May 18, 2010

Ellen DeGeneres & Gender Stereotyping under Title VII

Posted in Discrimination, Stereotyping tagged , , , , , , at 9:45 am by Tom Jacobson

Ellen DeGeneres has been the face for many things, including CoverGirl.  So, it’s ironic that her appearance would be featured in a federal lawsuit brought by an Iowa woman who claimed she was fired for not being pretty enough and looking too much like Ellen.

According to a recent decision issued by the United States Court of Appeals for the Eighth Circuit, Brenna Lewis worked as  a night auditor and in other front desk roles for Heartland Inns of America.  Things went well for Ms. Lewis until a director of operations started characterizing her as having “an Ellen DeGeneres kind of look.”  She was also referred to as being “tomboyish,” and a manager said it was important for women at the front desk to be “pretty”  and that Ms. Lewis lacked the “Midwestern girl look.”

After Heartland fired Ms. Lewis, she sued, claiming that she was dismissed soley because of unlawful sex stereotyping.  Her case was initially dismissed by the trial court, but the appellate court reversed that decision after concluding that there was evidence suggesting that Heartland had improperly considered gender stereotypes when deciding to fire Ms. Lewis.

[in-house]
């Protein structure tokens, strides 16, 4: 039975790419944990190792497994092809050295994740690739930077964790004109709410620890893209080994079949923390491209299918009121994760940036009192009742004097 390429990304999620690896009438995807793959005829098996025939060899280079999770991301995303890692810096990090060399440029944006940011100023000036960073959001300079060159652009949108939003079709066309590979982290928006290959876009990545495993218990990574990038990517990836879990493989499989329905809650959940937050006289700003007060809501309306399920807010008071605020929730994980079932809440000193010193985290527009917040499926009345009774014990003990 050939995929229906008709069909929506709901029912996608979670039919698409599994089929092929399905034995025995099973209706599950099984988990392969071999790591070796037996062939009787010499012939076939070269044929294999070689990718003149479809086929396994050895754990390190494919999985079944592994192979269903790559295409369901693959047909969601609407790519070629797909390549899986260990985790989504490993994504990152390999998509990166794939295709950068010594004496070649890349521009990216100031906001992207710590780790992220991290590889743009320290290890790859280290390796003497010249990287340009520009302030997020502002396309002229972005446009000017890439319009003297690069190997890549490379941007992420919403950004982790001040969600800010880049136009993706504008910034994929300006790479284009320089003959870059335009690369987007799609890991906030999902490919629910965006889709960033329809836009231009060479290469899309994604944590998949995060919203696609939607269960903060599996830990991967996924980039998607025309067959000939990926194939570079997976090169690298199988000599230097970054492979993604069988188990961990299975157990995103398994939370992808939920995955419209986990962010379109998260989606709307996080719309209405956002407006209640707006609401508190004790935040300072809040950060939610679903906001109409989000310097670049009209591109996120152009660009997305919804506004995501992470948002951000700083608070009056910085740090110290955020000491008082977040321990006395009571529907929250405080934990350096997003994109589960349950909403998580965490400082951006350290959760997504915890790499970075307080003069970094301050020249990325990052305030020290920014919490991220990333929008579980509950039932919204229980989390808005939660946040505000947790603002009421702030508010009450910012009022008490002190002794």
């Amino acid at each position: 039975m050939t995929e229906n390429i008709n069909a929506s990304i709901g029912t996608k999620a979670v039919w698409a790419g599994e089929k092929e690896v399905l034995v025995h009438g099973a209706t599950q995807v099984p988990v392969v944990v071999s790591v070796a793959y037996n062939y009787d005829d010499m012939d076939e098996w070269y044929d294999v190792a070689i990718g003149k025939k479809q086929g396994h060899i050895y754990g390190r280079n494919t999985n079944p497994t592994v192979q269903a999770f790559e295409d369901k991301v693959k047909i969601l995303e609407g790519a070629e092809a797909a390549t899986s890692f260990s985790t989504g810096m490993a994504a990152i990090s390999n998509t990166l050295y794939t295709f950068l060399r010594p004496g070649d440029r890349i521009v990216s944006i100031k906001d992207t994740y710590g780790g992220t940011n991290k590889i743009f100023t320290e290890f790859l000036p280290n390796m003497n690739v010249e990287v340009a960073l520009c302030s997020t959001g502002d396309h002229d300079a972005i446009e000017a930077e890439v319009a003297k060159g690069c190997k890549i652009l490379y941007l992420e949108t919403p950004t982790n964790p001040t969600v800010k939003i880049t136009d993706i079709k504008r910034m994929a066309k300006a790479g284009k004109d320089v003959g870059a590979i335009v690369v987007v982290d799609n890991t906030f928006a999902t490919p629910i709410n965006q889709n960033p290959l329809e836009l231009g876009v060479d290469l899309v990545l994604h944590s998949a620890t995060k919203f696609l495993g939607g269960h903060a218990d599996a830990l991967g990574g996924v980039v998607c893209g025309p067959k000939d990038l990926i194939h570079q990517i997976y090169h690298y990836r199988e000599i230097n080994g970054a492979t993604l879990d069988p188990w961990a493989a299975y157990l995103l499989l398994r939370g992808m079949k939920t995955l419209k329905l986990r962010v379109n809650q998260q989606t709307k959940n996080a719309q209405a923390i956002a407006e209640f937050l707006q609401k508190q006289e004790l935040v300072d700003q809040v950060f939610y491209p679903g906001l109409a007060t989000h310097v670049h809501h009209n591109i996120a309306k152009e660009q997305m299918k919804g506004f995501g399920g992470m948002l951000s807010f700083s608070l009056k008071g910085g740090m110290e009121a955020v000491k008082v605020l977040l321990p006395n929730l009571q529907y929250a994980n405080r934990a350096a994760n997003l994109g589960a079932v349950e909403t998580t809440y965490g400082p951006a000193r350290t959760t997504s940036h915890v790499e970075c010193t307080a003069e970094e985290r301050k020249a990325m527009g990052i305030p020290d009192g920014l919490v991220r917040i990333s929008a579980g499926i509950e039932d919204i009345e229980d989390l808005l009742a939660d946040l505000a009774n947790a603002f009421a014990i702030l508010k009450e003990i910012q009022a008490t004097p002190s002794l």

This is certainly not the first case where sexual stereotyping has been recognized as an unlawful basis for making decisions about an employee.  But, it is good reminder of the expansive scope of Title VII and of the importance of making decisions about employees based on performance and not pre-conceived gender stereotypes.

The comments posted in this blog are for general informational purposes only.  They are not to be considered as legal advice, and they do not establish an attorney-client relationship.  For legal advice regarding your specific situation, please consult your attorney.

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1 Comment »

  1. Craig Mische said,

    Amazing that a person that obtained the title of director of operations could be this big of a blockhead.


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